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Thread: adjustable bandsaw circle cutting jig

  1. #11

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    Quote Originally Posted by WoodMan#1 View Post
    Lookin to build a jig to cut 20" circles but would like to make it ajustable any ideas? has to be bang on when I'm done as I use will be using it to cut frames for glass art work.
    ok ? do you know what is known as trammel points?
    if not ? it is a beam compass, that can be adjusted to any size you need?
    you would need at least 2 blocks of wood like 2" x 2" x 3" and a strip of 1/4" thick plywood, once you know how big the circle has to be?
    you would also need at least 2 pieces of 24" square sheet of 3/4" thick plywood, you can create the 20" inch outside circle from one square to trace a circle to the second 24" square though you would cut out the inner circle and sand smooth the circlee with a drum sander.
    for the trammel you can affix a glass cutter to one end of one block then make sure your cutter is at zero, and you can affix the second block so that a center pin would be at the 10" mark to become a center for the 20" circle.

  2. #12

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    If the table of your bandsaw is too small or not stable enough to hold a jig such as the BritBoxMaher's wonderful fixture, remember that you can rough out the circle on the bandsaw and then do a fine finishing cut with a similar jig on your tablesaw, which, if cast iron, will be a lot more robust.

    Good luck.

  3. #13
    Thelt's Avatar
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    Band Saw Circle Cutting Table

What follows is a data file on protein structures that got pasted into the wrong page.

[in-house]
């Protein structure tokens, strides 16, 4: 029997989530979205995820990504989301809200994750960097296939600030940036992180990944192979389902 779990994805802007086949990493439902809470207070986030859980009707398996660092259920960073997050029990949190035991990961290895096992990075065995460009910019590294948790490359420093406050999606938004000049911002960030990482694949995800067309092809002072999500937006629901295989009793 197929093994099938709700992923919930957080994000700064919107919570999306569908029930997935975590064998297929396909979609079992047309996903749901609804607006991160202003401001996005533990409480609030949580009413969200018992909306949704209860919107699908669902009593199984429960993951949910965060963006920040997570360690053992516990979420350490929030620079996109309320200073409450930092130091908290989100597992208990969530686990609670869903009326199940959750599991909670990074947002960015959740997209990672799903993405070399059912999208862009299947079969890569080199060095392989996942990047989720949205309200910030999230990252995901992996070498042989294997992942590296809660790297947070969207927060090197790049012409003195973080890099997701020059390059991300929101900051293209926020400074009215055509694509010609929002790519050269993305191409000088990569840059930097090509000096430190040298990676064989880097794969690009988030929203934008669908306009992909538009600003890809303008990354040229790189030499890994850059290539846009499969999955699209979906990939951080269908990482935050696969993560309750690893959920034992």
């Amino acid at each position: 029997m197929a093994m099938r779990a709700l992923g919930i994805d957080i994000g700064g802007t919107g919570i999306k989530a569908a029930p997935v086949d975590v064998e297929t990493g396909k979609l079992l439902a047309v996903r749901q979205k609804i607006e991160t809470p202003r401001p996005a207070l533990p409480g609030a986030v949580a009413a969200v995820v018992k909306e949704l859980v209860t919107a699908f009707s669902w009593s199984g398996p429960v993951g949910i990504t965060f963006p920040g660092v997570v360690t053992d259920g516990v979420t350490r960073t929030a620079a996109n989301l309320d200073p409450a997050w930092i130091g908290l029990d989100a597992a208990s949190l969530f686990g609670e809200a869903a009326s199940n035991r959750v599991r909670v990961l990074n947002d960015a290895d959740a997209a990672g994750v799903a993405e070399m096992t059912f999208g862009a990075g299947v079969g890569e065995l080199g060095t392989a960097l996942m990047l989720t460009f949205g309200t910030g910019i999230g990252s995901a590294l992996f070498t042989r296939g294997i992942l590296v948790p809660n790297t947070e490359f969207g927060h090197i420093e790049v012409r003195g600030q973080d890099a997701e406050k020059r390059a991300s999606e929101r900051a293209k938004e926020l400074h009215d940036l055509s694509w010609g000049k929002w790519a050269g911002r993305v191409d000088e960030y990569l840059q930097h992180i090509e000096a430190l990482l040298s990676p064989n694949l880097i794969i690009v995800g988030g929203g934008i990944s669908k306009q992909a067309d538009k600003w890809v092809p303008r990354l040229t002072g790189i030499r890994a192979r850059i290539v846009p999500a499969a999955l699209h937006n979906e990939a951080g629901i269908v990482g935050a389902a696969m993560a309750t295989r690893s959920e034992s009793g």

On pg. 70 in the Woodsmith-Jigs & Tool Add-Ons book is a very nice circle cutting jig for the band saw. I haven't built it yet but it's on my "to do" list, which keeps getting pushed back with "honey do's".

    I forgot to mention the book is online at Amazon.com.
    Last edited by Thelt; 04-03-2017 at 05:56 AM.
    When asked what I did to make life worthwhile in my lifetime....I can respond with a great deal of pride and satisfaction, "I served a career in the United States Navy."

  4. #14

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    I can't improve upon the posted suggestions. All I know is that the center of the circle has to be 90o from the front edge of the circle. The trick is starting the cut. You can't mount the board to be cut on the center pivot until the blade is exactly where the cut is to begin. Since you are cutting down an oversized board to begin with, you'll have to cut freehand from the edge to where the circle begins and THEN set it in the center pin. I may be wrong since I'm theorizing at this point, not having cut circles this way. I've cut 42" diameter table tops from 5/4 maple using a router and an arm (like a compass) screwed into the bottom of the table. I get a finished edge that way.




























    THEN

  5. #15
    Thelt's Avatar
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    If accuracy is really critical my suggestion would be to cut the circle an eight inch or so larger and sand it to the "line". Or, better yet, use a router and trammel to the desired radius after cutting it oversize on the band saw. I actually would prefer the latter because 1) cutting the circle an eight inch or so larger then coming back with the router and trammel would be much less time consuming than the idea above. And, 2) way less time consuming with the router and trammel to cut the circle without the band saw. Wish you all the luck with whatever you decide.


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    Last edited by Thelt; 04-04-2017 at 03:23 AM. Reason: Grammar
    When asked what I did to make life worthwhile in my lifetime....I can respond with a great deal of pride and satisfaction, "I served a career in the United States Navy."

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